Recent Critiques and Developments
Zen Buddhists have recently begun to reflect critically on traditional Zen in Japan and to give more explicit attention to ethics and the various problems confronting humanity. In part, this concern derives from the introduction of Marxism and other forms of Western thought after the Meiji Restoration (1868), the shock of World War II, and dialogue with Christianity.
KeywordsEurope Assimilation Expense Tate Arena
Unable to display preview. Download preview PDF.
- 4.S. isamatsu, ‘Ultimate Crisis and Resurrection, Part I: Sin and Death’, tr. by G. Tokiwa, The Eastern Buddhist (New Series) 8 (May 1975) 64.Google Scholar
- 14.S. Hisamatsu, ‘On the Record of Rinzai: Part One’, tr. by G. Tokiwa and C. Ives, The Eastern Buddhist (New Series) 14 (Spring 1981) 8.Google Scholar
- 16.S. Hisamatsu, ‘Ordinary Mind’, tr. by G. Tokiwa and H. Curtis, The Eastern Buddhist (New Series) 12 (May 1979) 8.Google Scholar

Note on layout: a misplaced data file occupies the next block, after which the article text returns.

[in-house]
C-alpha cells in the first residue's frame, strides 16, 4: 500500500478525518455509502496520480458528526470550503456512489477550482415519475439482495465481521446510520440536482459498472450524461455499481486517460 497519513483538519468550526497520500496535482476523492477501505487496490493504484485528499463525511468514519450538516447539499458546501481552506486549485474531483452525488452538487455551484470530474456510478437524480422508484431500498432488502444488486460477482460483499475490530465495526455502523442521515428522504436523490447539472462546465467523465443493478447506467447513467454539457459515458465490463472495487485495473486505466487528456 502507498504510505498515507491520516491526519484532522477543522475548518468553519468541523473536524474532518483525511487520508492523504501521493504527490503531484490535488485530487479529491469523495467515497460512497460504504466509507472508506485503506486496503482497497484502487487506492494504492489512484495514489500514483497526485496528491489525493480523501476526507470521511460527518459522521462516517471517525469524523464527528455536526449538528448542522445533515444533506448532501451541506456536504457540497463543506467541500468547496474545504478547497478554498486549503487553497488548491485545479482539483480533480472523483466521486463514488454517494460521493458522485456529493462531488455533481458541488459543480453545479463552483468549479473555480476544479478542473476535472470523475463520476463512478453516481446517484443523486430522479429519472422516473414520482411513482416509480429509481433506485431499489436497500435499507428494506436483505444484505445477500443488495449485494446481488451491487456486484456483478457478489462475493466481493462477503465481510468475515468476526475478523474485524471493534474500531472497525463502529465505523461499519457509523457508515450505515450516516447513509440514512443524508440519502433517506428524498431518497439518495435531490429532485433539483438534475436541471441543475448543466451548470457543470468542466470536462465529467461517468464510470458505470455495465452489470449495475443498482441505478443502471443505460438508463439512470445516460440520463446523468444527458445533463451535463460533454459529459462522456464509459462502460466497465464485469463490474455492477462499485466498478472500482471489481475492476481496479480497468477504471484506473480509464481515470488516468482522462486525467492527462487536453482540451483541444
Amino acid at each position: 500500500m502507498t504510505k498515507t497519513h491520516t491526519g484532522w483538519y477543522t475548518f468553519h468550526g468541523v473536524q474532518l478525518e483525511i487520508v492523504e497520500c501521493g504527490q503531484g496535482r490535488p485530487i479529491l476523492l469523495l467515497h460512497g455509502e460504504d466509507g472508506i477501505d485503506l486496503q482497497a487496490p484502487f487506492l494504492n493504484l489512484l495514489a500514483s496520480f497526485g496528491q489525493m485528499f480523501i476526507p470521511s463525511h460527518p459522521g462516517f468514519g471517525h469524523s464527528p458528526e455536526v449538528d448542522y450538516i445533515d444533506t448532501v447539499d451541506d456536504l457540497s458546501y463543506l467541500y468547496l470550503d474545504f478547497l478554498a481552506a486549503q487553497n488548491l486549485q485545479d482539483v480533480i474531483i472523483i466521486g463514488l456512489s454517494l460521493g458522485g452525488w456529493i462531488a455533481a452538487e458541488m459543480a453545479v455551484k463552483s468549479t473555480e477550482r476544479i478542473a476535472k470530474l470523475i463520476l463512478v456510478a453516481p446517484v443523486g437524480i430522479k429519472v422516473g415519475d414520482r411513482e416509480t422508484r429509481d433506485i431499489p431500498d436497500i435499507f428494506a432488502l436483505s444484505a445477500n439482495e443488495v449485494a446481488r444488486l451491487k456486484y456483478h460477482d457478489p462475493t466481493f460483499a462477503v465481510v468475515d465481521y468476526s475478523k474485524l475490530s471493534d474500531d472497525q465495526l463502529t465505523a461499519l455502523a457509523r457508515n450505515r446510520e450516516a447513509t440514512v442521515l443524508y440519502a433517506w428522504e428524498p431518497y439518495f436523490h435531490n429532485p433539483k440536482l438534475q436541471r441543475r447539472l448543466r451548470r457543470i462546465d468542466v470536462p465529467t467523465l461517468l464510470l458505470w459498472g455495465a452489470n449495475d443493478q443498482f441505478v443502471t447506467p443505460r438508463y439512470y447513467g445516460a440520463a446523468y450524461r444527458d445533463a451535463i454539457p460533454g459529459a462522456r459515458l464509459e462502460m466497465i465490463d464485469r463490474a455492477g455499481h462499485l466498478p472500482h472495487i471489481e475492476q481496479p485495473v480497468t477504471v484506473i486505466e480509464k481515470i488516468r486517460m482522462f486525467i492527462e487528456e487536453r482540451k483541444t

- 29.S. Hisamatsu, ‘Ultimate Crisis and Resurrection, Part II: Redemption’, tr. by G. Tokiwa, The Eastern Buddhist (New Series) 8 (October 1975) 45. Translation adapted slightly here.Google Scholar
- 31.S. Hisamatsu and C. G. Jung, ‘Unconsciousness and No Mind’, Psychologia 3 (1960) 87.Google Scholar
- 41.S. Hisamatsu, ‘For the Postmodernist’, FAS Society Newsletter 2 (Autumn 1977) 1.Google Scholar
- 45.S. Hisamatsu, Nothingness (Kyoto: Association for Self-Awakening, 1957). p. 16.Google Scholar
- 46.S. Hisamatsu, ‘Postmodernist Manifesto’, FAS Society Newsletter 1 (Spring 1976) 4.Google Scholar
- 50.S. Hisamatsu, ‘On Zen Art’, The Eastern Buddhist (New Series) 1 (November 1966) 31.Google Scholar
- 112.S. J. Holmes, ‘Greyston Family Inn’, Buddhist Peace Fellowship 11 (Summer 1989) 20.Google Scholar